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TRANCE

TRANCE

Trance is a remake of a little-seen
British TV movie from 2001 written and directed by Joe Ahearne. Danny Boyle’s
remake makes me want to see the original, because while the new film starts out
great, and seems to have the makings of a first-rate thriller, it doesn’t end
up that way.

James McAvoy
works at a high-end London auction house, and gets involved with a sinister art
thief played by Vincent Cassel and a sexy hypnotherapist, played by Rosario
Dawson. A daring theft sets the serpentine story in motion, but Trance doesn’t know when to quit. After
a great opening sequence that hooks you right away, it asks you to buy into a
chain of increasingly improbable events. Then, at the climax, it reveals layers
of information it has deliberately withheld, causing you to rethink your
impression of everything that’s come before. I felt as if I’d been jerked
around, and I didn’t like it.

It’s one
thing to string your viewers along and then pull a surprise, even multiple
surprises, but not when you’ve broken faith with them along the way. We know
something isn’t kosher; we just don’t know what it is, exactly, and neither do
some of the characters in the story.

Instead of
admiring the ingenuity of the writers at the end, I felt cheated, misled,
snookered. Too bad. This had the makings of a really good thriller. Writer John
Hodge and Danny Boyle made their reputations together more than twenty years
ago with the movies Shallow Grave and
Trainspotting. This one isn’t in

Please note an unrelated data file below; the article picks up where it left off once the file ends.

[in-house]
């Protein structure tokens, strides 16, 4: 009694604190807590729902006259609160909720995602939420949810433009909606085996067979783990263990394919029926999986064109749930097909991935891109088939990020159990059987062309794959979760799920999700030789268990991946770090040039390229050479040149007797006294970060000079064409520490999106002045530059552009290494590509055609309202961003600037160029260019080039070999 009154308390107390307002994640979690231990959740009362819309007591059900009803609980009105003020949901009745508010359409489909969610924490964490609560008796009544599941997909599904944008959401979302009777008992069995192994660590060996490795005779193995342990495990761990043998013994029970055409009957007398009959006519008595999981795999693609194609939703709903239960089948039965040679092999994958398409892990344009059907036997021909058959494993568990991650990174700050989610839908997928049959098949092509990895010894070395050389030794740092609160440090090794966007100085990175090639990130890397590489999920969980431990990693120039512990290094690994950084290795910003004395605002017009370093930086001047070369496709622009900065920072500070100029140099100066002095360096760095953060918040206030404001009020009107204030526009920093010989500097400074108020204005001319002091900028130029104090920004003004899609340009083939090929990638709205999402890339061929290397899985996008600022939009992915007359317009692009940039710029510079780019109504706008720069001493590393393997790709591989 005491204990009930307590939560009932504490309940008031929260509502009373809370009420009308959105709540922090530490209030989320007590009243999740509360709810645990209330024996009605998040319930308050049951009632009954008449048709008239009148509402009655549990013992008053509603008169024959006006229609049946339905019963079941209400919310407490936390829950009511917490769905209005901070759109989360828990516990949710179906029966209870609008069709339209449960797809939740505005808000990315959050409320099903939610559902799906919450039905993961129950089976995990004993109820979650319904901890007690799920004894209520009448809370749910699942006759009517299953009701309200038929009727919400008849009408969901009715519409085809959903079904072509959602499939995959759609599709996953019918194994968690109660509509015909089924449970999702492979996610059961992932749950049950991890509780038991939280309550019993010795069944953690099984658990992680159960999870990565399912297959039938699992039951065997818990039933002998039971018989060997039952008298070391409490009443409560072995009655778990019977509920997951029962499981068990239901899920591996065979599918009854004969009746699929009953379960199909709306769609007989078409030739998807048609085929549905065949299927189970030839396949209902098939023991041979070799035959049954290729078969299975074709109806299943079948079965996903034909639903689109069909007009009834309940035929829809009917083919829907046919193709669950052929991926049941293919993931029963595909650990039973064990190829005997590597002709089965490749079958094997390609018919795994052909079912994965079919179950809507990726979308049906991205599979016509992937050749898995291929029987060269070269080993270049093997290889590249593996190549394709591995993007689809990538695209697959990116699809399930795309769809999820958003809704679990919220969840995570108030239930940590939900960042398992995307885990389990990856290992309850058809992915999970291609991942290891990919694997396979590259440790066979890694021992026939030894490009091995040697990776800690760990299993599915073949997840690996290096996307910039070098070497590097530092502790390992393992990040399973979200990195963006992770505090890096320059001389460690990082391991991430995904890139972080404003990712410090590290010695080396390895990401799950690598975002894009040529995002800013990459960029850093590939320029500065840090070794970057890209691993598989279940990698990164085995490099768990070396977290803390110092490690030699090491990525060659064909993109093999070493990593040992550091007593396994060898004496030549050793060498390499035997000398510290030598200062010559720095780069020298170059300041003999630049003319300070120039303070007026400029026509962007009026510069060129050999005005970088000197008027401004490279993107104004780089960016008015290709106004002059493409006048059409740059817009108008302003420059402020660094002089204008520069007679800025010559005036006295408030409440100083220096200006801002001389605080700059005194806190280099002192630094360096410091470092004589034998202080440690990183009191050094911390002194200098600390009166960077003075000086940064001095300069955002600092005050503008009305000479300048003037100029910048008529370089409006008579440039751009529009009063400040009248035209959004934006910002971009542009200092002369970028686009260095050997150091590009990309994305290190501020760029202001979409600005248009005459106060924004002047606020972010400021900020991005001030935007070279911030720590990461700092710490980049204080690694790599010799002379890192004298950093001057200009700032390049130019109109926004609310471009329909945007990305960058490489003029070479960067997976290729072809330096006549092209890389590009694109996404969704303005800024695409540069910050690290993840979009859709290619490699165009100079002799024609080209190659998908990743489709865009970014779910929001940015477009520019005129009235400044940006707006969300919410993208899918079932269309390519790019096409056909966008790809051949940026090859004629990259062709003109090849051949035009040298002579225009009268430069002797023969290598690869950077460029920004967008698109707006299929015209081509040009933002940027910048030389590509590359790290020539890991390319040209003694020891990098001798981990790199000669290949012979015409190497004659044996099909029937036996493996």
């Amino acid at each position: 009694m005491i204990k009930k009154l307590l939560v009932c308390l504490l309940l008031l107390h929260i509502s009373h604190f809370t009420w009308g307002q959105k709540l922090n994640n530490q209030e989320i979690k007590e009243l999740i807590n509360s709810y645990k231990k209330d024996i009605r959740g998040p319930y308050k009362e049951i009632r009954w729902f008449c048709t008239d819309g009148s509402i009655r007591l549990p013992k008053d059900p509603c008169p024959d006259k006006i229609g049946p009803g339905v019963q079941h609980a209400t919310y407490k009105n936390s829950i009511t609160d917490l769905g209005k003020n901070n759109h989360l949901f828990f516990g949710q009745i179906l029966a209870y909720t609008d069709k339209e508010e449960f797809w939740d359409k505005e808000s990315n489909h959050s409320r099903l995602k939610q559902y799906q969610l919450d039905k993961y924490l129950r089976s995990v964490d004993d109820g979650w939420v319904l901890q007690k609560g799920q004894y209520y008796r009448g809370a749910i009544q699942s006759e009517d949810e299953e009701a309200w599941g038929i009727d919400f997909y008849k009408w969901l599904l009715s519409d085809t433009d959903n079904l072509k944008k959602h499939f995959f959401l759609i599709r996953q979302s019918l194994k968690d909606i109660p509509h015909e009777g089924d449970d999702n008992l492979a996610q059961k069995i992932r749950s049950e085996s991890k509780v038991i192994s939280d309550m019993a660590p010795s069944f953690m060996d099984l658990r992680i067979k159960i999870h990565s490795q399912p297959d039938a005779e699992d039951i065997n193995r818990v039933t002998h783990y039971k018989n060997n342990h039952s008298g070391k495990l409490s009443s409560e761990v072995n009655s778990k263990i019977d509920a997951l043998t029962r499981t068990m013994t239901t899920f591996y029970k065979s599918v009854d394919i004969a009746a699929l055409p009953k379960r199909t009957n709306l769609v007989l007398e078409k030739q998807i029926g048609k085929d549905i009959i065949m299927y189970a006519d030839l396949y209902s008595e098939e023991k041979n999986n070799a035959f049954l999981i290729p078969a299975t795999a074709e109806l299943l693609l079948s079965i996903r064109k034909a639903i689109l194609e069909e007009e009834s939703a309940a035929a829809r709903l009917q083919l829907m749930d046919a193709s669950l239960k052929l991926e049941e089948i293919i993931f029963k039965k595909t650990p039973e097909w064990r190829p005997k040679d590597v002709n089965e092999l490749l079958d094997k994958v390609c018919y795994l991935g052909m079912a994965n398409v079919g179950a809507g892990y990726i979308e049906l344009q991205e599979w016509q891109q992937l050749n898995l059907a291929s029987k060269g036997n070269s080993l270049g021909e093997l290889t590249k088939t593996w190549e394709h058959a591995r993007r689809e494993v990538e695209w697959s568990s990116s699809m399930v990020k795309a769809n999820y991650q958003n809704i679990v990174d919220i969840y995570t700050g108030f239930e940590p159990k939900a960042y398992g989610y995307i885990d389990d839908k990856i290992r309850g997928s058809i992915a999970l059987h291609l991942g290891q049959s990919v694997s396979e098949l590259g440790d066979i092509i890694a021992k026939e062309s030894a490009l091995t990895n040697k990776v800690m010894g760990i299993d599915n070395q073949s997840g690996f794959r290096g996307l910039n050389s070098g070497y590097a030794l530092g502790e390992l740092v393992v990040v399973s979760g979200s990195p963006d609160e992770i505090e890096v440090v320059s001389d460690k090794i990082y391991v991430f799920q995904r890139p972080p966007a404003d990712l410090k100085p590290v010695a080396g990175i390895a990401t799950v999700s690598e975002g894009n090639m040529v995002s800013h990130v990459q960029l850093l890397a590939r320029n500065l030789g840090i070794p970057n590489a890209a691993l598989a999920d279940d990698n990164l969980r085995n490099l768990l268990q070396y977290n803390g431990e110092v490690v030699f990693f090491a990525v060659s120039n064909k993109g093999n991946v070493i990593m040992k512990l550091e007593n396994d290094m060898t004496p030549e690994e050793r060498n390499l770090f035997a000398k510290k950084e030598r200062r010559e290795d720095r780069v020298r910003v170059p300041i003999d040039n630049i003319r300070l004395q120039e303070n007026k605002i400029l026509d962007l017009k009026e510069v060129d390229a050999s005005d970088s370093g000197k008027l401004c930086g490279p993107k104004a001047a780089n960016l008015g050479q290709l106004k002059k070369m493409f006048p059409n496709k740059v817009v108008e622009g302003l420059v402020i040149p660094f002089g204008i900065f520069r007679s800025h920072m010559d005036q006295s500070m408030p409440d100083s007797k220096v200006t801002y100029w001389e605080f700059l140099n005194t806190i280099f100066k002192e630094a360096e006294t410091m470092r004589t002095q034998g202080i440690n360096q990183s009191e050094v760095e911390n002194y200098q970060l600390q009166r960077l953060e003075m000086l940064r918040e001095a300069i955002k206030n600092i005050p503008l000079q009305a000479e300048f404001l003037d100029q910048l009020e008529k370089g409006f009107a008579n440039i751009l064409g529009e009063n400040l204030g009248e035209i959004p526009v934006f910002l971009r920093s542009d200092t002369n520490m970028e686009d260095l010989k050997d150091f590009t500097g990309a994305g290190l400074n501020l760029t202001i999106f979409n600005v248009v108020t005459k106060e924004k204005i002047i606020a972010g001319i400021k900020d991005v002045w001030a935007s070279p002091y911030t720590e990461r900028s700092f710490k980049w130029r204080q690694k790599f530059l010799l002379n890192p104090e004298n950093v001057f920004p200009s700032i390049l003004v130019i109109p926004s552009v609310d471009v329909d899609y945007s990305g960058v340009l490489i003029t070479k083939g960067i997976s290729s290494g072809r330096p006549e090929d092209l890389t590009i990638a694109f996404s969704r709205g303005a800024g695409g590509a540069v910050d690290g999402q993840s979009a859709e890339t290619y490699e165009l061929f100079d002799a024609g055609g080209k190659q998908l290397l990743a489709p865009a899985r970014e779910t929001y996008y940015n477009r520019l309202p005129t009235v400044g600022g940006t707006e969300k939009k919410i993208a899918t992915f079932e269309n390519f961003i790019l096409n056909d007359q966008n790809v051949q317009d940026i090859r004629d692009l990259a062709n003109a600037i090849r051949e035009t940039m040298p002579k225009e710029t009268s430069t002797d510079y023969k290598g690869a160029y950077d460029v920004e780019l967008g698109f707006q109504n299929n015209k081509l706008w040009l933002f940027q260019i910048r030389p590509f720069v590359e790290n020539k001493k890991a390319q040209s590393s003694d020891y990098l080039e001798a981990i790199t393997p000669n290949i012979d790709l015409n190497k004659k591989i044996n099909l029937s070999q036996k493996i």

their league.

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Comments

Jeffrey

To retract some of what I said, this film is not a bitter disappointment. The closing stages of the film might leave you perplexed and frustrated, but this film is not terrible. Perhaps a little tinkering here and there would have done the job. My reaction remains mixed, but not rueful about seeing it.

Jeffrey

I'm afraid he's right. The film is not that good. In the beginning, I was thinking "This is so cool!". But by the end, I was thinking "This is such bull****!". This film has a watershed of developments toward the end, and yet it still might leave you unsatisfied. Oh well.

Jeffrey

"Shallow Grave" and "Trainspotting" both got released a little less than 20 years ago. Don't make me feel older than I am.

joe

"Then, at the climax, it reveals layers of information it has deliberately withheld, causing you to rethink your impression of everything that’s come before." … also known as a "twist". Pretty common thing in thrillers.

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